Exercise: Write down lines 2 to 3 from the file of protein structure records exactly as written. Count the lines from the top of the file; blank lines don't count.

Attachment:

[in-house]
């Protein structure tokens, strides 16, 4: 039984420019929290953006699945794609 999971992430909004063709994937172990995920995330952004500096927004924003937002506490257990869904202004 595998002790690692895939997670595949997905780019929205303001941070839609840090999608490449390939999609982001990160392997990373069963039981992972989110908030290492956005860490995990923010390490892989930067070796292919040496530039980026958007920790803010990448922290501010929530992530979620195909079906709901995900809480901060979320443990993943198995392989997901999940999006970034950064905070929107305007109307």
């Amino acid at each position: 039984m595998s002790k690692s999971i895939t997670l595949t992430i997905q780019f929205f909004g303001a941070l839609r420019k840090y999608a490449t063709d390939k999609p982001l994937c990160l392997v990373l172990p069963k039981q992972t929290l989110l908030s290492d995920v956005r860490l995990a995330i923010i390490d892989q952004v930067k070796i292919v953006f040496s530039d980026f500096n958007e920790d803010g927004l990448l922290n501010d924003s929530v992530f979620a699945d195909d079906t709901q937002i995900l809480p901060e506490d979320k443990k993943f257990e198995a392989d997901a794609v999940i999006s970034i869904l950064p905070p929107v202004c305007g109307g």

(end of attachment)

């Protein structure tokens, strides 16, 4: 039984420019929290953006699945794609 999971992430909004063709994937172990995920995330952004500096927004924003937002506490257990869904202004 595998002790690692895939997670595949997905780019929205303001941070839609840090999608490449390939999609982001990160392997990373069963039981992972989110908030290492956005860490995990923010390490892989930067070796292919040496530039980026958007920790803010990448922290501010929530992530979620195909079906709901995900809480901060979320443990993943198995392989997901999940999006970034950064905070929107305007109307």
């Amino acid at each position: 039984m595998s002790k690692s999971i895939t997670l595949t992430i997905q780019f929205f909004g303001a941070l839609r420019k840090y999608a490449t063709d390939k999609p982001l994937c990160l392997v990373l172990p069963k039981q992972t929290l989110l908030s290492d995920v956005r860490l995990a995330i923010i390490d892989q952004v930067k070796i292919v953006f040496s530039d980026f500096n958007e920790d803010g927004l990448l922290n501010d924003s929530v992530f979620a699945d195909d079906t709901q937002i995900l809480p901060e506490d979320k443990k993943f257990e198995a392989d997901a794609v999940i999006s970034i869904l950064p905070p929107v202004c305007g109307g």